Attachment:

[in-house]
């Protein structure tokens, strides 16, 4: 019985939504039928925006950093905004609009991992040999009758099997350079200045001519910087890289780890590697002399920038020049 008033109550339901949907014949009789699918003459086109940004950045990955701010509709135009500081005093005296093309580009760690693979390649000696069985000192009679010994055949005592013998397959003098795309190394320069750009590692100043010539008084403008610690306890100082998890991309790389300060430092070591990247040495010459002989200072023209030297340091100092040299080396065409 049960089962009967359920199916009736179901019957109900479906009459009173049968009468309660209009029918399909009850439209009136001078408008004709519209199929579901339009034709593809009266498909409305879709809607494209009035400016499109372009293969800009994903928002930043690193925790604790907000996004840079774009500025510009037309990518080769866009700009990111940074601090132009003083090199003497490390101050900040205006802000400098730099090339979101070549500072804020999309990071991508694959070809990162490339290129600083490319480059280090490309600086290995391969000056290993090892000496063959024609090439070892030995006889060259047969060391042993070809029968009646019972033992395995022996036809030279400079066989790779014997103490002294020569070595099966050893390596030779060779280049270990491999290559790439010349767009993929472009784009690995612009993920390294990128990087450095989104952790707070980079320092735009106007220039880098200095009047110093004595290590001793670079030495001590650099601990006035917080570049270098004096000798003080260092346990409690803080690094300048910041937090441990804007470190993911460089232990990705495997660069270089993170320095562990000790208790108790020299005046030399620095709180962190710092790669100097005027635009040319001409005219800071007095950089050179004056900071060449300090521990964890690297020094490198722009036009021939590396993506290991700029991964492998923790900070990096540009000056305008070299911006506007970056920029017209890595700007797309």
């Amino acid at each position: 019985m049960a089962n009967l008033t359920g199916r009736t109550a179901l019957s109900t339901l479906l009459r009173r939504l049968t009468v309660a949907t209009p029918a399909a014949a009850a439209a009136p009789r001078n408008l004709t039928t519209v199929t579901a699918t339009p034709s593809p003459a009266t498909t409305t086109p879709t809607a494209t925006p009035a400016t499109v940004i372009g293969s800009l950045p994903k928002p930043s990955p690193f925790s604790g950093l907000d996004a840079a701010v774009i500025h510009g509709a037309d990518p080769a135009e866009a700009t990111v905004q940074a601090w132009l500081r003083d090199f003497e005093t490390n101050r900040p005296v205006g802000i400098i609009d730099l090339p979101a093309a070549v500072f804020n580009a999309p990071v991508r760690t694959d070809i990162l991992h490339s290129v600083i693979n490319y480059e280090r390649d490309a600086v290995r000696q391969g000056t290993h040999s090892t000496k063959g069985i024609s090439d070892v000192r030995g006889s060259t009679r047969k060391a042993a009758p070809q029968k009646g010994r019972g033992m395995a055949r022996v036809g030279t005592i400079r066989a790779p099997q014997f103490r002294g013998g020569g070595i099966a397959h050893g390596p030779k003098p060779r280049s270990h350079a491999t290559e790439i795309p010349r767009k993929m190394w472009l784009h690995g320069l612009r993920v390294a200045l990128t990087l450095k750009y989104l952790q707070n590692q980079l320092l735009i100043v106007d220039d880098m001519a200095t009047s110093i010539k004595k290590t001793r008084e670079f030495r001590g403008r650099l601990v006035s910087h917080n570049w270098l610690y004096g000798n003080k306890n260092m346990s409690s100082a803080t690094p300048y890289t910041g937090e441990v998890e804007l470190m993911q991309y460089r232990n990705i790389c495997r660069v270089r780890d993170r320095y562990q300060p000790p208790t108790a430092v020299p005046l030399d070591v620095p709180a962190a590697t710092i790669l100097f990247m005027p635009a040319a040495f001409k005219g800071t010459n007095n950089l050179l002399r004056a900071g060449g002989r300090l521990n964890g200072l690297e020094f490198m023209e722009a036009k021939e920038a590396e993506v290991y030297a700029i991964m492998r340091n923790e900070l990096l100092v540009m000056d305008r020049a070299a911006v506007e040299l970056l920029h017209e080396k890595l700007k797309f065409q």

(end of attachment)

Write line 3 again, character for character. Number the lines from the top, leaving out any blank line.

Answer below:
């Amino acid at each position: 019985m049960a089962n009967l008033t359920g199916r009736t109550a179901l019957s109900t339901l479906l009459r009173r939504l049968t009468v309660a949907t209009p029918a399909a014949a009850a439209a009136p009789r001078n408008l004709t039928t519209v199929t579901a699918t339009p034709s593809p003459a009266t498909t409305t086109p879709t809607a494209t925006p009035a400016t499109v940004i372009g293969s800009l950045p994903k928002p930043s990955p690193f925790s604790g950093l907000d996004a840079a701010v774009i500025h510009g509709a037309d990518p080769a135009e866009a700009t990111v905004q940074a601090w132009l500081r003083d090199f003497e005093t490390n101050r900040p005296v205006g802000i400098i609009d730099l090339p979101a093309a070549v500072f804020n580009a999309p990071v991508r760690t694959d070809i990162l991992h490339s290129v600083i693979n490319y480059e280090r390649d490309a600086v290995r000696q391969g000056t290993h040999s090892t000496k063959g069985i024609s090439d070892v000192r030995g006889s060259t009679r047969k060391a042993a009758p070809q029968k009646g010994r019972g033992m395995a055949r022996v036809g030279t005592i400079r066989a790779p099997q014997f103490r002294g013998g020569g070595i099966a397959h050893g390596p030779k003098p060779r280049s270990h350079a491999t290559e790439i795309p010349r767009k993929m190394w472009l784009h690995g320069l612009r993920v390294a200045l990128t990087l450095k750009y989104l952790q707070n590692q980079l320092l735009i100043v106007d220039d880098m001519a200095t009047s110093i010539k004595k290590t001793r008084e670079f030495r001590g403008r650099l601990v006035s910087h917080n570049w270098l610690y004096g000798n003080k306890n260092m346990s409690s100082a803080t690094p300048y890289t910041g937090e441990v998890e804007l470190m993911q991309y460089r232990n990705i790389c495997r660069v270089r780890d993170r320095y562990q300060p000790p208790t108790a430092v020299p005046l030399d070591v620095p709180a962190a590697t710092i790669l100097f990247m005027p635009a040319a040495f001409k005219g800071t010459n007095n950089l050179l002399r004056a900071g060449g002989r300090l521990n964890g200072l690297e020094f490198m023209e722009a036009k021939e920038a590396e993506v290991y030297a700029i991964m492998r340091n923790e900070l990096l100092v540009m000056d305008r020049a070299a911006v506007e040299l970056l920029h017209e080396k890595l700007k797309f065409q």